Towards a deeper understanding of neuronal susceptibility to neurodegeneration

25 April 2023

Keying and colleagues posing for a picture in the sunshine in front of an ornamental statue

Multiple sclerosis (MS) is a central nervous system demyelinating disease with heterogeneous clinical manifestations. Most MS patients start with reversible neurological deficits, which is the relapsing-remitting MS (RRMS) subtype that could be controlled by disease-modifying therapies and anti-CD20 therapeutics.

Incomplete neurological recovery of RRMS at a chronic stage may lead to a progressive phase marked by neurodegeneration, and around 10-20% of MS patients manifest primary progressive MS (PPMS) with no remission after disease onset, which is also ascribed to the ongoing neurodegeneration.  Whilst treatments are available for RRMS, unmet needs for MS patients are novel treatments that focus on neuroprotection and a greater understanding of the mechanisms of neurodegeneration in progressive MS.

With the Travelling Fellowship from Journal of Cell Science, Keying Zhu, a PhD student from the Robert Harris group at Karolinska Institute had the chance to visit Dr. Stephen Fancy’s lab at the University of California San Francisco (UCSF) for two months to work with an exciting project in collaboration with Dr. David Rowitch who has previously identified that a group of neurons (Cux2-expressing excitatory neurons) are more prone to be lost in MS, with dysregulated stress responses.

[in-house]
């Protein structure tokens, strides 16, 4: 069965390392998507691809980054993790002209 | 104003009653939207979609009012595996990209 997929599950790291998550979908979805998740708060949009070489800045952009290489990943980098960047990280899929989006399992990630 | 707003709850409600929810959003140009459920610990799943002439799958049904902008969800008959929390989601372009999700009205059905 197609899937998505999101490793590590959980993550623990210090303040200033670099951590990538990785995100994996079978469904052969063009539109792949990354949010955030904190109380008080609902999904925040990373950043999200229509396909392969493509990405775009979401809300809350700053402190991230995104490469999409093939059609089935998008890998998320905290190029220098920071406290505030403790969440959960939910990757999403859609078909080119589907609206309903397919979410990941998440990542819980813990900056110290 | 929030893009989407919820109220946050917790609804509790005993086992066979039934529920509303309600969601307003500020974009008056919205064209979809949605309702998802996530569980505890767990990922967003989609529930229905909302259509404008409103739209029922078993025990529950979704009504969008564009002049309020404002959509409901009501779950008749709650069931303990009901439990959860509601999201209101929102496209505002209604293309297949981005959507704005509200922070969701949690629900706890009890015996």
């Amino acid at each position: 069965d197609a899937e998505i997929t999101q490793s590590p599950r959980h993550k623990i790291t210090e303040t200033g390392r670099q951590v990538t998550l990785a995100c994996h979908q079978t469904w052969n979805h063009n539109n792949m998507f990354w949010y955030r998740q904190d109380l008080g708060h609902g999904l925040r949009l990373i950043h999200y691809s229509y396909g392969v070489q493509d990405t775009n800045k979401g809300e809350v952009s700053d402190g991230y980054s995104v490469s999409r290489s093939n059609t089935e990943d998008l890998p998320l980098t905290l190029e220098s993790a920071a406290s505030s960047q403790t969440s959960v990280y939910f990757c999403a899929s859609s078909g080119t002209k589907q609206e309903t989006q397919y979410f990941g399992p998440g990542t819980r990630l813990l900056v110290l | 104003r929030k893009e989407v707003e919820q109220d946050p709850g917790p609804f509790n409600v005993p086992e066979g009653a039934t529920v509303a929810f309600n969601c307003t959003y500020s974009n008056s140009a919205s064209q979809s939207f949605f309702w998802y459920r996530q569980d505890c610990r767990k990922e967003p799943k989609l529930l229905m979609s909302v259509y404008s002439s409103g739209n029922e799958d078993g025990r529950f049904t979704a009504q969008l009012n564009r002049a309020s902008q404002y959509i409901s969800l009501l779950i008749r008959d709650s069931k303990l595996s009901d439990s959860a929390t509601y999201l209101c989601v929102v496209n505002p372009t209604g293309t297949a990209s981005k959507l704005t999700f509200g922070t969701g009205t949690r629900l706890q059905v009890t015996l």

Apart from being a labelling marker of the layer 2/3 neurons in the outer cortex, little is known about the role of Cux2. In Dr. Fancy’s lab, a very productive postdoc Wenlong has established an array of transgenic mouse tools to study the role of Cux2, including the Cux2-cre/+ and Cux2-cre/cre (null) mice that were also crossed with strains with floxed sites at key transcriptional factors related to cell stress responses. The lab has observed interesting phenotypes in terms of the abnormal cortex and cerebellar development when Cux2 is absent, which is not only relevant to neurodegeneration in MS but also sheds light on novel therapeutic targets for medulloblastoma, which is a brain cancer originating from the cerebellum and is primarily present in children. More evidence and findings shall be revealed with the progress of the projects.

During the stay in Dr. Fancy’s lab, Keying helped analyse the single nucleus RNA sequencing data and examined cortex and cerebellar neuronal structure as well as neuronal apoptosis in the two brain regions by performing immunostainings. Meanwhile, as he has worked with rodent demyelinating models before, he also assisted the lab in establishing a cuprizone-induced mouse demyelinating model to further unravel the role of Cux2 in a more disease-relevant context. By working closely with the lab members, he also gained new knowledge about cortex and cerebellar development, the disease phenotypes and mechanisms of medulloblastoma, the function of the primary cilium, plasmid cloning and transfection, as well as the hands-on experience in the application of shRNA interference.

Keying and colleagues posing for a picture in the sunshine in front of an ornamental statue

During the research visit, Keying also connected with other researchers at UCSF, a prestige university for neuroscience, and got to know different research fields that broadened his horizon. Outside the lab, he also enjoyed the sunshine in California and the joyful lab outing.

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